Additive Manufacturing for Heat Exchangers

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Chicago, Illinois
Project Term:
03/17/2016 - 09/30/2020

Technology Description:

The Boeing Company is developing a next-generation air-cooled heat exchanger by leveraging technological advances in additive manufacturing (AM). The work builds on a previous ARPA-E IDEAS award to the University of Maryland that included the fabrication of geometrically complex heat exchanger coupons. Boeing subsequently demonstrated AM fabrication of thin-walled structures with a thickness of 125 to 150 microns, which represents a 50% reduction relative to then-state-of-the-art AM processes. The high temperature heat exchanger currently under development employs complex internal geometries to achieve an expected 20-30% improvement in thermal performance and up to 20% reduction in weight. Current manufacturing techniques include manual stacking of heat exchangers, brazing in a thermal vacuum chamber, and welding of external features. Each of these manufacturing steps is time consuming, expensive, and may damage the part. A validated AM process for heat exchangers could lead to fabrication cost savings well in excess of 25% by eliminating these steps. If successful, these high performance, lightweight heat exchangers would enable more energy-efficient aircraft. AM can also expand the design space for heat exchangers, enabling advanced designs that conform to challenging form factor requirements. Advances in efficient air-side cooling could also have significant spillover benefits in additional industries such as power plant and distributed energy systems, automotive, air-conditioning and refrigeration, power electronics, and chemical processing.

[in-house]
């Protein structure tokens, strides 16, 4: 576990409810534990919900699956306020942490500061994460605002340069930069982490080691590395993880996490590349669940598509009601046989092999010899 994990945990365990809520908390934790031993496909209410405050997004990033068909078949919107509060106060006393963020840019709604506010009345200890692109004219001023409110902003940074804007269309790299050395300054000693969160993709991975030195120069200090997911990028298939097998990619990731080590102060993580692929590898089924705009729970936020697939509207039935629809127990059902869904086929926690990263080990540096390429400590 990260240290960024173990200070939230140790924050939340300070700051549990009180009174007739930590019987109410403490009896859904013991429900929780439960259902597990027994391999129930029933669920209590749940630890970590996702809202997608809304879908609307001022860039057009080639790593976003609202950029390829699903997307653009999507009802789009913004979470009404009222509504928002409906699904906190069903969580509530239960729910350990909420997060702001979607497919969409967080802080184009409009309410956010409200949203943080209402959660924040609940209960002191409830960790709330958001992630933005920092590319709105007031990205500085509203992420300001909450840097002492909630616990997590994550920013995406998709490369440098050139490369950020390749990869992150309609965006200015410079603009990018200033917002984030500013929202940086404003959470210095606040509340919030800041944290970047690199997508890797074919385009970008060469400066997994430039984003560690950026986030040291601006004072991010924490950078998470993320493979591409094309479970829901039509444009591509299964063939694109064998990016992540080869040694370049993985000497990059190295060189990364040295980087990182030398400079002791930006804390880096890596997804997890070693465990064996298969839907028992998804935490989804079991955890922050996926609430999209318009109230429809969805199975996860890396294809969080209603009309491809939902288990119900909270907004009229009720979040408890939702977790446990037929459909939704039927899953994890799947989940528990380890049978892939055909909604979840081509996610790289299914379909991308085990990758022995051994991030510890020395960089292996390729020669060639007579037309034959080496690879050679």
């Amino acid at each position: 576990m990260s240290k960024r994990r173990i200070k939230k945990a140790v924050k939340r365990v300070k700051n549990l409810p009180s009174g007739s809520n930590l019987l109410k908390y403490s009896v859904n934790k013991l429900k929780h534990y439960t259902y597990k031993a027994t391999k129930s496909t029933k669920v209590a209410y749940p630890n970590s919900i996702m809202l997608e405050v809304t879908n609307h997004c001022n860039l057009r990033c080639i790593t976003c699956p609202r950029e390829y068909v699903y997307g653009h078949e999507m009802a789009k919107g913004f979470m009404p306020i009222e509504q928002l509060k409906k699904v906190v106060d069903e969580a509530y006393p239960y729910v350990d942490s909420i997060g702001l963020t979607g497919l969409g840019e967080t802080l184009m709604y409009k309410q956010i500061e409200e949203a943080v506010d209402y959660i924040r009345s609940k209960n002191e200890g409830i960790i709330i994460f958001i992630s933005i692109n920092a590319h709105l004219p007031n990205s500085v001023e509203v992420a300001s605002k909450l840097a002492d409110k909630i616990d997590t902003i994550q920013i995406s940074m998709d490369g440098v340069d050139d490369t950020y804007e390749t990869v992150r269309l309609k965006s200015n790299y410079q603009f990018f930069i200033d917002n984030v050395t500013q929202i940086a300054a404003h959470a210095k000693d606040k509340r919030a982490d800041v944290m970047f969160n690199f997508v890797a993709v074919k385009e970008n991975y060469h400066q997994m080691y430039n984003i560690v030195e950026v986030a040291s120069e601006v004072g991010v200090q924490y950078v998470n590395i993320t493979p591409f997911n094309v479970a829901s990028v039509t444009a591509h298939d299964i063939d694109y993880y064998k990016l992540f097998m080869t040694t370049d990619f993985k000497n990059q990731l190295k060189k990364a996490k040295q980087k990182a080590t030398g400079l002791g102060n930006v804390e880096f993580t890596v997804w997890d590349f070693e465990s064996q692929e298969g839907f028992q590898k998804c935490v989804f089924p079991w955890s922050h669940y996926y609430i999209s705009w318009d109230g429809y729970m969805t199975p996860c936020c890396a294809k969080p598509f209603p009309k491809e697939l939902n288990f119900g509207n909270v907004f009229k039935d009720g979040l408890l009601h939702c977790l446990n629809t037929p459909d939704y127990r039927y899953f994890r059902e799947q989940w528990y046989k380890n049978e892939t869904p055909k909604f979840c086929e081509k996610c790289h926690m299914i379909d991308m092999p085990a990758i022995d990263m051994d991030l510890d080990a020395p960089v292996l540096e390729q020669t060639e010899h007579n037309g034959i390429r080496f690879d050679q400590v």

Potential Impact:

If successful, Boeing’s heat exchanger technology will help reduce the cost and/or weight of a number of aerospace systems.


Improvements to performance and weight would yield reduced fuel consumption in many applications and help to mitigate the need to import oil from overseas.


Improvements to performance and weight would yield reduced fuel consumption and thereby reduced emissions in many applications, such as commercial aircraft.


Reduced unit cost and improvements to performance and weight would yield a lower total cost of ownership through reductions in both capital and operating expenses.


ARPA-E Program Director:
Dr. David Tew
Project Contact:
Arun Muley
Press and General Inquiries Email:
Project Contact Email:


3D Systems Corporation
Stratasys Co./Solid Concepts Inc.
University of Maryland
Niagara Thermal Products

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